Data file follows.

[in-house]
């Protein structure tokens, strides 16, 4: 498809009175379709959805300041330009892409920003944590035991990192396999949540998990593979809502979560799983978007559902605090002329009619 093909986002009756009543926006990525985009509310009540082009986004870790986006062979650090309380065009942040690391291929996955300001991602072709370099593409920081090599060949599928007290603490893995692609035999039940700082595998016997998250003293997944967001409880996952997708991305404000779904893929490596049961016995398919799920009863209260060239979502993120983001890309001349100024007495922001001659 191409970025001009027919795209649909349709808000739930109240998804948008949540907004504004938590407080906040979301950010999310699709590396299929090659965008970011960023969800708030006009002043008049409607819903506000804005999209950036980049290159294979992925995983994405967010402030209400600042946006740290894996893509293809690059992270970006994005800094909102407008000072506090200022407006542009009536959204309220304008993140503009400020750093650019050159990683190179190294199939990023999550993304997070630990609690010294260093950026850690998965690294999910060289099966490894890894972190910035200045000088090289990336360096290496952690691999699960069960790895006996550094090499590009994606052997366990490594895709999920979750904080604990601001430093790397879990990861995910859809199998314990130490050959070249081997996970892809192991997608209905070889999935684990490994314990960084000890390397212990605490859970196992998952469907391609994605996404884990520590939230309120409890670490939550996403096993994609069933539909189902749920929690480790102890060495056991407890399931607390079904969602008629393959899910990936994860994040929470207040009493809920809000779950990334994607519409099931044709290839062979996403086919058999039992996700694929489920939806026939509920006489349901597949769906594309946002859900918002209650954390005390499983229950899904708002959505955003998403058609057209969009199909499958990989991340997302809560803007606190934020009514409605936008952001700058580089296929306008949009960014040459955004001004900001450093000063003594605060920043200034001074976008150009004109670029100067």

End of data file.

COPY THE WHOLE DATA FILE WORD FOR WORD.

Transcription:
[in-house]
């Protein structure tokens, strides 16, 4: 498809009175379709959805300041330009892409920003944590035991990192396999949540998990593979809502979560799983978007559902605090002329009619 093909986002009756009543926006990525985009509310009540082009986004870790986006062979650090309380065009942040690391291929996955300001991602072709370099593409920081090599060949599928007290603490893995692609035999039940700082595998016997998250003293997944967001409880996952997708991305404000779904893929490596049961016995398919799920009863209260060239979502993120983001890309001349100024007495922001001659 191409970025001009027919795209649909349709808000739930109240998804948008949540907004504004938590407080906040979301950010999310699709590396299929090659965008970011960023969800708030006009002043008049409607819903506000804005999209950036980049290159294979992925995983994405967010402030209400600042946006740290894996893509293809690059992270970006994005800094909102407008000072506090200022407006542009009536959204309220304008993140503009400020750093650019050159990683190179190294199939990023999550993304997070630990609690010294260093950026850690998965690294999910060289099966490894890894972190910035200045000088090289990336360096290496952690691999699960069960790895006996550094090499590009994606052997366990490594895709999920979750904080604990601001430093790397879990990861995910859809199998314990130490050959070249081997996970892809192991997608209905070889999935684990490994314990960084000890390397212990605490859970196992998952469907391609994605996404884990520590939230309120409890670490939550996403096993994609069933539909189902749920929690480790102890060495056991407890399931607390079904969602008629393959899910990936994860994040929470207040009493809920809000779950990334994607519409099931044709290839062979996403086919058999039992996700694929489920939806026939509920006489349901597949769906594309946002859900918002209650954390005390499983229950899904708002959505955003998403058609057209969009199909499958990989991340997302809560803007606190934020009514409605936008952001700058580089296929306008949009960014040459955004001004900001450093000063003594605060920043200034001074976008150009004109670029100067």